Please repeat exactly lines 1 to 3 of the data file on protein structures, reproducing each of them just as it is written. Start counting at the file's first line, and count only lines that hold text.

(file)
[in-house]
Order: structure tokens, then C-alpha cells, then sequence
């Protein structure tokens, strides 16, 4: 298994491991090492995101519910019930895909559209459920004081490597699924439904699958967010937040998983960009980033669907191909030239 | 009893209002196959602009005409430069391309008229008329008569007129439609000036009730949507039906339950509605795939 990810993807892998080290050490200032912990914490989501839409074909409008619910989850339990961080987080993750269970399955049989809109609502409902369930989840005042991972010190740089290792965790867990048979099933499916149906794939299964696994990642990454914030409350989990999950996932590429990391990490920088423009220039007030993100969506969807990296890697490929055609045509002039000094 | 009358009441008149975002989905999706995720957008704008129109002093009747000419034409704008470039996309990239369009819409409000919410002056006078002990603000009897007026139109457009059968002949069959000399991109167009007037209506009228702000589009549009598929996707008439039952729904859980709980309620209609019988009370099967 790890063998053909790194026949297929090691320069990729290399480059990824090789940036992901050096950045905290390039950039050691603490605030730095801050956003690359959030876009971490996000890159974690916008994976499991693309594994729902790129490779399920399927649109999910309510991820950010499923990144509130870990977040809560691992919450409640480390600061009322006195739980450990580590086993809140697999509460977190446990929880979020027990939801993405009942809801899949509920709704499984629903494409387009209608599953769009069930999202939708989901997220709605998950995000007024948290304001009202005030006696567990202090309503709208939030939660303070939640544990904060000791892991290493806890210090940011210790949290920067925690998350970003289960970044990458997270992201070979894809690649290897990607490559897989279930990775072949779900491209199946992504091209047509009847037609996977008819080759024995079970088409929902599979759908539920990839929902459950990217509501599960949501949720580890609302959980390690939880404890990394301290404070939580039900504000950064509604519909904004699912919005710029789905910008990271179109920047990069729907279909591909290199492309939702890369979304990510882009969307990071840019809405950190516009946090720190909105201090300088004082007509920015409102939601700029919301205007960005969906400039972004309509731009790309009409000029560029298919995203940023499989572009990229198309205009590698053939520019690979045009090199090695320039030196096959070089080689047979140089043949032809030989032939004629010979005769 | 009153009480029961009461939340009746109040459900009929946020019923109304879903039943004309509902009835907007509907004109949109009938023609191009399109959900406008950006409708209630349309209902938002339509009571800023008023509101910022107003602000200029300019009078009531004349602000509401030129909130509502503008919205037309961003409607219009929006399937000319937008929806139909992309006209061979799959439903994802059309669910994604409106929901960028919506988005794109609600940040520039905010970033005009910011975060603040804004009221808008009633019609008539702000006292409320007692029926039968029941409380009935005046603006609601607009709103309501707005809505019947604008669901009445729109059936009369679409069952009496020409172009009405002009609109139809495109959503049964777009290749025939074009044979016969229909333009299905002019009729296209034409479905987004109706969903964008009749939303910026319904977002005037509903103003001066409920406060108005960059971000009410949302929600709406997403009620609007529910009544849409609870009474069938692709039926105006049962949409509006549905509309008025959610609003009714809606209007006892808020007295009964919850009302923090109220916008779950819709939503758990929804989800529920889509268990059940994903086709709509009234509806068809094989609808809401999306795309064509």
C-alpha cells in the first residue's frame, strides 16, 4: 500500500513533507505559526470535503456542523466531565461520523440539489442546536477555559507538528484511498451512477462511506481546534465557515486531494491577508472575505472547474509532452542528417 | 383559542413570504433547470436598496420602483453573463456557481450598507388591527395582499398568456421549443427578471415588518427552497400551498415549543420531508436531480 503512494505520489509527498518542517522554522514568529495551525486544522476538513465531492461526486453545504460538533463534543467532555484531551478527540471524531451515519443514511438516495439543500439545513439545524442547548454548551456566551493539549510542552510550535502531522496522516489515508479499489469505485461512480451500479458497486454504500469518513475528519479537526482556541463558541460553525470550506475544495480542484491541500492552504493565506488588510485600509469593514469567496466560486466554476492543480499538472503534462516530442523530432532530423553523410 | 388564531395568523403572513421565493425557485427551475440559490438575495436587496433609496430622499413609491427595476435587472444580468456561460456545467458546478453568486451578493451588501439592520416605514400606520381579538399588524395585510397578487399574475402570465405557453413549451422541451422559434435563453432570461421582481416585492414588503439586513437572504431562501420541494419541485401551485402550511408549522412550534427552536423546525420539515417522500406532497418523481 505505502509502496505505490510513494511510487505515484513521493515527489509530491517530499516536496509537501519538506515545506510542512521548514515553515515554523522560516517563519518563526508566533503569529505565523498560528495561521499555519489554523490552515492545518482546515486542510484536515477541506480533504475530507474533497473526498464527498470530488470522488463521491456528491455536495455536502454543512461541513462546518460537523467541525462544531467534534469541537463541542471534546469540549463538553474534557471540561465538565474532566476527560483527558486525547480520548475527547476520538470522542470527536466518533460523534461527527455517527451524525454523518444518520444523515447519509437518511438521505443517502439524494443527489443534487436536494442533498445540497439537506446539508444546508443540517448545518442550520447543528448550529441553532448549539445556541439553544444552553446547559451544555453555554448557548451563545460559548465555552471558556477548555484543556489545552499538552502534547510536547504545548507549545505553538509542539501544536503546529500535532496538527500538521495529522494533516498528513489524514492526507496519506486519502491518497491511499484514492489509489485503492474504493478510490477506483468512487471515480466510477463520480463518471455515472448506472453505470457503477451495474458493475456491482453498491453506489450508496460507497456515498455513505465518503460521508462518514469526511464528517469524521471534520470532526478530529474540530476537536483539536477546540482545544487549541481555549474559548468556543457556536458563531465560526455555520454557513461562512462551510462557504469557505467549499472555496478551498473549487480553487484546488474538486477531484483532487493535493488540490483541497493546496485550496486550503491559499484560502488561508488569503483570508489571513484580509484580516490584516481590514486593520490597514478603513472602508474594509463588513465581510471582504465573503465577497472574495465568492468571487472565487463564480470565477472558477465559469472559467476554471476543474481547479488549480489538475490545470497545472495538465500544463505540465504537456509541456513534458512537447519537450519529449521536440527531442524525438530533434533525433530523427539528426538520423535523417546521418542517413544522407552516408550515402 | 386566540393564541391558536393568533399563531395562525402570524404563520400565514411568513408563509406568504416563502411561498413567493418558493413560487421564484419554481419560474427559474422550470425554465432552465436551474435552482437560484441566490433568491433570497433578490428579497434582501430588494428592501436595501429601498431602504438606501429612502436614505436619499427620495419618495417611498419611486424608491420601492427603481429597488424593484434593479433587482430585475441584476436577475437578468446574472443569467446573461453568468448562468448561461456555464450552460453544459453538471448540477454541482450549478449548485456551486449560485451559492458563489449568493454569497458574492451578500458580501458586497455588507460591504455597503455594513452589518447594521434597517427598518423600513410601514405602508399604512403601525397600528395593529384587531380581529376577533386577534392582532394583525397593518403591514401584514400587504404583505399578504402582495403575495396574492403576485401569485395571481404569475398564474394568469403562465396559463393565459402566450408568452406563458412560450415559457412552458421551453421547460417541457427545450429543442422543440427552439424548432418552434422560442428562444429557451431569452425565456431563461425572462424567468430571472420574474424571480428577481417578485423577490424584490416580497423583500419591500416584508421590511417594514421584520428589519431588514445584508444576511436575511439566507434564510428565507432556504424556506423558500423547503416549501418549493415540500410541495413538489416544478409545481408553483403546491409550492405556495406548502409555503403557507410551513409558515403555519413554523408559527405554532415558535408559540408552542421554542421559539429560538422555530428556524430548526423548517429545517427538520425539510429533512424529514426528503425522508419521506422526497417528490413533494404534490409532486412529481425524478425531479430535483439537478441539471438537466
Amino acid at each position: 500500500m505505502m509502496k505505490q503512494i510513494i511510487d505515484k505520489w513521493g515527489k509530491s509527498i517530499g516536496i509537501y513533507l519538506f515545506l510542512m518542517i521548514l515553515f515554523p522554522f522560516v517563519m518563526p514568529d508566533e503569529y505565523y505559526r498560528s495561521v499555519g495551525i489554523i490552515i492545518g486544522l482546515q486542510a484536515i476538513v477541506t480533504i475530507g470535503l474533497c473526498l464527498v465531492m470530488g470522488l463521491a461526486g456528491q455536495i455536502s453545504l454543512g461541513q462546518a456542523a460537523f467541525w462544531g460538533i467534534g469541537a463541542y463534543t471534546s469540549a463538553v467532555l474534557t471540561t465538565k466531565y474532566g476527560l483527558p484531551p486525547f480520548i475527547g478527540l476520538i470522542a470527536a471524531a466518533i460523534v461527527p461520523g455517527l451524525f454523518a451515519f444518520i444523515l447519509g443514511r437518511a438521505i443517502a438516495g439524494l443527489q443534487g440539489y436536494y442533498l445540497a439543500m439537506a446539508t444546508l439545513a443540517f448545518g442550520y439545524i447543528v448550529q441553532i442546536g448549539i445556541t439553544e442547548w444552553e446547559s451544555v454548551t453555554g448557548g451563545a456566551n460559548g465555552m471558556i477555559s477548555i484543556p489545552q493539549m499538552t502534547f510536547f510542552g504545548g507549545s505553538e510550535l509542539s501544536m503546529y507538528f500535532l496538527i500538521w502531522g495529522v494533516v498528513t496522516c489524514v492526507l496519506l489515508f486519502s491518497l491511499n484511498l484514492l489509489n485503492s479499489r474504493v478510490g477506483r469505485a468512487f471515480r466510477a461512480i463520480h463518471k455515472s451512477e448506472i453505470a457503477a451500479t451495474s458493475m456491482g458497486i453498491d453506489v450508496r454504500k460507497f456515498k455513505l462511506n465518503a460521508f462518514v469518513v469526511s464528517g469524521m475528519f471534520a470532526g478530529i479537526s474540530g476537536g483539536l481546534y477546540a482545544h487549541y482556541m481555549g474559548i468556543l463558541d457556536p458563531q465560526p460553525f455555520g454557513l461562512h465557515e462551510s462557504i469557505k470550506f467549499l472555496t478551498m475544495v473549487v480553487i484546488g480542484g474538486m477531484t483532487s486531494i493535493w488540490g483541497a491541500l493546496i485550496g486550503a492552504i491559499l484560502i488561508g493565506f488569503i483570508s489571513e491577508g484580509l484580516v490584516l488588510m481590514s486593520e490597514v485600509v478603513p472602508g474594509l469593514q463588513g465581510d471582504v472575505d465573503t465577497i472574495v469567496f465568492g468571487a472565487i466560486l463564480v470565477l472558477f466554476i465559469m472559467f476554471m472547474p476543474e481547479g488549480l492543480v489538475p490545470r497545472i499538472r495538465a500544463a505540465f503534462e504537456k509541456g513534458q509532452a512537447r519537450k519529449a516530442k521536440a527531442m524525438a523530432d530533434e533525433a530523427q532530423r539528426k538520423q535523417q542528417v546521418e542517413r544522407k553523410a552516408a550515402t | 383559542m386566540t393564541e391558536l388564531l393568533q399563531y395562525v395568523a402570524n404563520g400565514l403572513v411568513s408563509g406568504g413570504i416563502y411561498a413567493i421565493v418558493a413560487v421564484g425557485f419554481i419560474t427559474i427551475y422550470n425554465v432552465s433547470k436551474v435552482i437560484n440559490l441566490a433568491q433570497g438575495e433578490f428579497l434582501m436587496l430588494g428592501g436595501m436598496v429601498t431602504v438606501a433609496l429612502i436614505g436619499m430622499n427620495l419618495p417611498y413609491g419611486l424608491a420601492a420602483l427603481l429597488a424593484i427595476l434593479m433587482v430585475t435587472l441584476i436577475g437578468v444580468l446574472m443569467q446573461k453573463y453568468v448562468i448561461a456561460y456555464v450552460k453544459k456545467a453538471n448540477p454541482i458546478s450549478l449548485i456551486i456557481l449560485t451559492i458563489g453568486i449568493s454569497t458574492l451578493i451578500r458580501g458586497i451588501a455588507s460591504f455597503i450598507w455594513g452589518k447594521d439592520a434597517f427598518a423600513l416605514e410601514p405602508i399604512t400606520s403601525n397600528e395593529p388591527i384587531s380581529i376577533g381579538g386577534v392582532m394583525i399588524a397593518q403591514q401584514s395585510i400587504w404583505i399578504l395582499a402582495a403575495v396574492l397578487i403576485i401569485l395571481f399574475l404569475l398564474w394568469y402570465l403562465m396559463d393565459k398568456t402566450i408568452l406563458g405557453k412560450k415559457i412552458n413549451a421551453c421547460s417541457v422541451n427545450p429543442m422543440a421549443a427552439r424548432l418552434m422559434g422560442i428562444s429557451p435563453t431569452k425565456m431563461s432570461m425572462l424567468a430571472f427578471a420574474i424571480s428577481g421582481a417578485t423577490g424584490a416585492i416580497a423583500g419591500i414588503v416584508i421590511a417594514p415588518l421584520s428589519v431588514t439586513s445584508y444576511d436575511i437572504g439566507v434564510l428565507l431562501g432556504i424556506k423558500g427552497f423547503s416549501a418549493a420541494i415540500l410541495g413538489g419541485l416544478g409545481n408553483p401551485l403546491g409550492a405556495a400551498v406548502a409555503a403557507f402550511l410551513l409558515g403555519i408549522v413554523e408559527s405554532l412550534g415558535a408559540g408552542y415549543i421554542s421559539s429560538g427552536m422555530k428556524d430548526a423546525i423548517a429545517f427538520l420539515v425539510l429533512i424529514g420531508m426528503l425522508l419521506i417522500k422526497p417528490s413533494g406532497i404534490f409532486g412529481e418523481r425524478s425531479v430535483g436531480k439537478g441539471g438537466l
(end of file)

[in-house]
Order: structure tokens, then C-alpha cells, then sequence
């Protein structure tokens, strides 16, 4: 298994491991090492995101519910019930895909559209459920004081490597699924439904699958967010937040998983960009980033669907191909030239 | 009893209002196959602009005409430069391309008229008329008569007129439609000036009730949507039906339950509605795939 990810993807892998080290050490200032912990914490989501839409074909409008619910989850339990961080987080993750269970399955049989809109609502409902369930989840005042991972010190740089290792965790867990048979099933499916149906794939299964696994990642990454914030409350989990999950996932590429990391990490920088423009220039007030993100969506969807990296890697490929055609045509002039000094 | 009358009441008149975002989905999706995720957008704008129109002093009747000419034409704008470039996309990239369009819409409000919410002056006078002990603000009897007026139109457009059968002949069959000399991109167009007037209506009228702000589009549009598929996707008439039952729904859980709980309620209609019988009370099967 790890063998053909790194026949297929090691320069990729290399480059990824090789940036992901050096950045905290390039950039050691603490605030730095801050956003690359959030876009971490996000890159974690916008994976499991693309594994729902790129490779399920399927649109999910309510991820950010499923990144509130870990977040809560691992919450409640480390600061009322006195739980450990580590086993809140697999509460977190446990929880979020027990939801993405009942809801899949509920709704499984629903494409387009209608599953769009069930999202939708989901997220709605998950995000007024948290304001009202005030006696567990202090309503709208939030939660303070939640544990904060000791892991290493806890210090940011210790949290920067925690998350970003289960970044990458997270992201070979894809690649290897990607490559897989279930990775072949779900491209199946992504091209047509009847037609996977008819080759024995079970088409929902599979759908539920990839929902459950990217509501599960949501949720580890609302959980390690939880404890990394301290404070939580039900504000950064509604519909904004699912919005710029789905910008990271179109920047990069729907279909591909290199492309939702890369979304990510882009969307990071840019809405950190516009946090720190909105201090300088004082007509920015409102939601700029919301205007960005969906400039972004309509731009790309009409000029560029298919995203940023499989572009990229198309205009590698053939520019690979045009090199090695320039030196096959070089080689047979140089043949032809030989032939004629010979005769 | 009153009480029961009461939340009746109040459900009929946020019923109304879903039943004309509902009835907007509907004109949109009938023609191009399109959900406008950006409708209630349309209902938002339509009571800023008023509101910022107003602000200029300019009078009531004349602000509401030129909130509502503008919205037309961003409607219009929006399937000319937008929806139909992309006209061979799959439903994802059309669910994604409106929901960028919506988005794109609600940040520039905010970033005009910011975060603040804004009221808008009633019609008539702000006292409320007692029926039968029941409380009935005046603006609601607009709103309501707005809505019947604008669901009445729109059936009369679409069952009496020409172009009405002009609109139809495109959503049964777009290749025939074009044979016969229909333009299905002019009729296209034409479905987004109706969903964008009749939303910026319904977002005037509903103003001066409920406060108005960059971000009410949302929600709406997403009620609007529910009544849409609870009474069938692709039926105006049962949409509006549905509309008025959610609003009714809606209007006892808020007295009964919850009302923090109220916008779950819709939503758990929804989800529920889509268990059940994903086709709509009234509806068809094989609808809401999306795309064509």